Towards Dissecting the Pathogenesis of Retinoid-Induced Hair Loss: All-Trans Retinoic Acid Induces Premature Hair Follicle Regression (Catagen) by Upregulation of Transforming Growth Factor-β2 in the Dermal Papilla

    Kerstin Foitzik, Tanja Spexard, Motonobu Nakamura, Ursula Halsner, Ralf Paus
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    TLDR All-trans retinoic acid causes hair loss by increasing TGF-β2 in hair follicle cells.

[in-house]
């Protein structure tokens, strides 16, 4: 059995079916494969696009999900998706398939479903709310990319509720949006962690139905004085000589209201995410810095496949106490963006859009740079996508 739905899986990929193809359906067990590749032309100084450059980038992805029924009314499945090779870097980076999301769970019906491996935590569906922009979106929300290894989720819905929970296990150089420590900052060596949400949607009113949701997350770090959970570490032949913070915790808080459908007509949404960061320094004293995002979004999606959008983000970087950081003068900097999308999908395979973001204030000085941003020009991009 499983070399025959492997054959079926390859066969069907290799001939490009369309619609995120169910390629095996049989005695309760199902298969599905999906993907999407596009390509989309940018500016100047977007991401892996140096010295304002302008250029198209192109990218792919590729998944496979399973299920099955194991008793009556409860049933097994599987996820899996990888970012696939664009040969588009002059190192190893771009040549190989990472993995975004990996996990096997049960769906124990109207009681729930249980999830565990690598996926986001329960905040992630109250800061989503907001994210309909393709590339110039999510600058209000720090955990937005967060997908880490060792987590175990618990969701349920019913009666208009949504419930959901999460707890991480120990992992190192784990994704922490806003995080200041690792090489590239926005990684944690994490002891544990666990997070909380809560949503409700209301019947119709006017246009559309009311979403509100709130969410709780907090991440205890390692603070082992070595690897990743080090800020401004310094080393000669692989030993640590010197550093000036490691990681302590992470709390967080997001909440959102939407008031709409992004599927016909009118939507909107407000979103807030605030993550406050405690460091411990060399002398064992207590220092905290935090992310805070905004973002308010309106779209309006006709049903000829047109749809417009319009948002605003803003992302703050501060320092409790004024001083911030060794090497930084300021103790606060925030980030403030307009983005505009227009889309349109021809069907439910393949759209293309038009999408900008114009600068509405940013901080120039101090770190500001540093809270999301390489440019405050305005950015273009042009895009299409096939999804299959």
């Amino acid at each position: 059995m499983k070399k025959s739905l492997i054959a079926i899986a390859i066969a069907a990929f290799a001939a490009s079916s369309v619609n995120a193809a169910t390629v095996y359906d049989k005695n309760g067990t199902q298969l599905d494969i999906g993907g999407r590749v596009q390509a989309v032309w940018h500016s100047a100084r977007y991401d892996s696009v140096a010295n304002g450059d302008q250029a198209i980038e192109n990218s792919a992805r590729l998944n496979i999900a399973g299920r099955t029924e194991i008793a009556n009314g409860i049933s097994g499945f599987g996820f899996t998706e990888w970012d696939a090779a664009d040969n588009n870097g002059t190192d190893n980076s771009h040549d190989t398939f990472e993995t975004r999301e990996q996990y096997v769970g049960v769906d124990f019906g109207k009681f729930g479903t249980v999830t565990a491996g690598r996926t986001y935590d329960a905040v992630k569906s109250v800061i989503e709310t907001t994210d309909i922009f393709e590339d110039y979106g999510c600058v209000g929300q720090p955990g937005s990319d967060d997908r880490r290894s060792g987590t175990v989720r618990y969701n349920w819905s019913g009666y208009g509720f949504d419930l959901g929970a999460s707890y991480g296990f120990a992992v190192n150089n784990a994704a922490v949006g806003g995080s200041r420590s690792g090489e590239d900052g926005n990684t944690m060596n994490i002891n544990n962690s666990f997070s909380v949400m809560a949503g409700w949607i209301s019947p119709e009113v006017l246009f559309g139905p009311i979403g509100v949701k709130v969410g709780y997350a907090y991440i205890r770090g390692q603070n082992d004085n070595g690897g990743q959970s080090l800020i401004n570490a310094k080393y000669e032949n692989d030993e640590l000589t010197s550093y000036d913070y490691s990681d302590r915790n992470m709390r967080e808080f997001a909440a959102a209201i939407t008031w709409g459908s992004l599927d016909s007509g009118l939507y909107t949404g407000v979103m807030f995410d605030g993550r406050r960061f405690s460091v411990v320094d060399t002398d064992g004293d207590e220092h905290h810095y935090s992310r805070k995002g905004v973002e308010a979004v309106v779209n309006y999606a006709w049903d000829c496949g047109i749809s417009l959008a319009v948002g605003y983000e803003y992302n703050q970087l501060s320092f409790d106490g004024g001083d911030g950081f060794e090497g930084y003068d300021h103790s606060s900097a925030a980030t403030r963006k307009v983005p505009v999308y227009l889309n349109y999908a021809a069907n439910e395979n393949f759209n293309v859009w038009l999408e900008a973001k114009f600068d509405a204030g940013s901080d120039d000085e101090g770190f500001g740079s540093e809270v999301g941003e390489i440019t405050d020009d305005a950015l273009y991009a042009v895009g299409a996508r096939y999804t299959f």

The document from 2005 reports a study that examined the effects of all-trans retinoic acid (ATRA) on human scalp hair follicles in culture to understand retinoid-induced hair loss. The study found that ATRA significantly reduced hair shaft elongation and induced premature entry into the catagen stage in about 80% of treated hair follicles by day 6, compared to 30% in the control group. This was linked to an increase in apoptotic cell numbers and a decrease in proliferation of hair matrix keratinocytes. A significant upregulation of transforming growth factor-β2 (TGF-β2) in the dermal papilla and dermal sheath was observed following ATRA treatment. Using a TGF-β neutralizing antibody partially reversed the ATRA-induced hair growth inhibition. The study concluded that ATRA induces hair follicle regression by upregulating TGF-β2 in the dermal papilla, and that TGF-β2/TGF-β receptor II antagonists might be potential treatments for retinoid-induced hair loss.
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